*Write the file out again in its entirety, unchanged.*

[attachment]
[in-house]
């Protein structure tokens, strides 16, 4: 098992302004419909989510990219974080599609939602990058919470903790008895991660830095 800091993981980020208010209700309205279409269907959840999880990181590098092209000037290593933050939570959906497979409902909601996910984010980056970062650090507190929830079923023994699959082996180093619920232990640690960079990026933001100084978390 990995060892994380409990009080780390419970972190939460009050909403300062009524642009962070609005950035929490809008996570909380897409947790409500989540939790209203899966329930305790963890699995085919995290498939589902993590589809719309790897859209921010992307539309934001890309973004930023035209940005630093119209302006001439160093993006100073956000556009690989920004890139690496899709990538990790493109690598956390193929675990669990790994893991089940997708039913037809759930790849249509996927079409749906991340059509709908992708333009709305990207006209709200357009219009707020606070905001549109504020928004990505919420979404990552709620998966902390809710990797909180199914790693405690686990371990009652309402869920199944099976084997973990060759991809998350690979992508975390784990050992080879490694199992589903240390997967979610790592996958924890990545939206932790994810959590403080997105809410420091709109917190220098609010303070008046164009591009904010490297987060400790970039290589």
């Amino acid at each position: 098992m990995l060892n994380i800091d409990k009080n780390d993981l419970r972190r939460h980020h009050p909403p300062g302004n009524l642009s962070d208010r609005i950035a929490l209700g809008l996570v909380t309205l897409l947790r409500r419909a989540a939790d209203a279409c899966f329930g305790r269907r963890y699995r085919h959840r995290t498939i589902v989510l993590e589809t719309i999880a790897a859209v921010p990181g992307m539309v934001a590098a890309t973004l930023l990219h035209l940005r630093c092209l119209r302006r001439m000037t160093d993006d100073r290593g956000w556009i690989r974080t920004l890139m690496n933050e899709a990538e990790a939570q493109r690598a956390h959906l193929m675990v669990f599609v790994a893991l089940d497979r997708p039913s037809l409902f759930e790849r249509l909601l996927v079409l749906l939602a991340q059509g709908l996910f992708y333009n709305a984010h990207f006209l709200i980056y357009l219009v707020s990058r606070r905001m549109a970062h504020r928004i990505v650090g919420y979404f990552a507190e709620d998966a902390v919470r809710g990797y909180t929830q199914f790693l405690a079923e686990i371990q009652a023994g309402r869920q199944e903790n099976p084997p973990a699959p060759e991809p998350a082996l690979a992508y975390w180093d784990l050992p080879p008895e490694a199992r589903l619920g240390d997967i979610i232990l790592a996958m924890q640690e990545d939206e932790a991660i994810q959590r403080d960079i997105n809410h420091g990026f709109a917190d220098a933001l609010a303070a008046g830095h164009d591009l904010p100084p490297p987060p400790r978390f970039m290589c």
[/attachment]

[in-house]
């Protein structure tokens, strides 16, 4: 098992302004419909989510990219974080599609939602990058919470903790008895991660830095 800091993981980020208010209700309205279409269907959840999880990181590098092209000037290593933050939570959906497979409902909601996910984010980056970062650090507190929830079923023994699959082996180093619920232990640690960079990026933001100084978390 990995060892994380409990009080780390419970972190939460009050909403300062009524642009962070609005950035929490809008996570909380897409947790409500989540939790209203899966329930305790963890699995085919995290498939589902993590589809719309790897859209921010992307539309934001890309973004930023035209940005630093119209302006001439160093993006100073956000556009690989920004890139690496899709990538990790493109690598956390193929675990669990790994893991089940997708039913037809759930790849249509996927079409749906991340059509709908992708333009709305990207006209709200357009219009707020606070905001549109504020928004990505919420979404990552709620998966902390809710990797909180199914790693405690686990371990009652309402869920199944099976084997973990060759991809998350690979992508975390784990050992080879490694199992589903240390997967979610790592996958924890990545939206932790994810959590403080997105809410420091709109917190220098609010303070008046164009591009904010490297987060400790970039290589």
């Amino acid at each position: 098992m990995l060892n994380i800091d409990k009080n780390d993981l419970r972190r939460h980020h009050p909403p300062g302004n009524l642009s962070d208010r609005i950035a929490l209700g809008l996570v909380t309205l897409l947790r409500r419909a989540a939790d209203a279409c899966f329930g305790r269907r963890y699995r085919h959840r995290t498939i589902v989510l993590e589809t719309i999880a790897a859209v921010p990181g992307m539309v934001a590098a890309t973004l930023l990219h035209l940005r630093c092209l119209r302006r001439m000037t160093d993006d100073r290593g956000w556009i690989r974080t920004l890139m690496n933050e899709a990538e990790a939570q493109r690598a956390h959906l193929m675990v669990f599609v790994a893991l089940d497979r997708p039913s037809l409902f759930e790849r249509l909601l996927v079409l749906l939602a991340q059509g709908l996910f992708y333009n709305a984010h990207f006209l709200i980056y357009l219009v707020s990058r606070r905001m549109a970062h504020r928004i990505v650090g919420y979404f990552a507190e709620d998966a902390v919470r809710g990797y909180t929830q199914f790693l405690a079923e686990i371990q009652a023994g309402r869920q199944e903790n099976p084997p973990a699959p060759e991809p998350a082996l690979a992508y975390w180093d784990l050992p080879p008895e490694a199992r589903l619920g240390d997967i979610i232990l790592a996958m924890q640690e990545d939206e932790a991660i994810q959590r403080d960079i997105n809410h420091g990026f709109a917190d220098a933001l609010a303070a008046g830095h164009d591009l904010p100084p490297p987060p400790r978390f970039m290589c």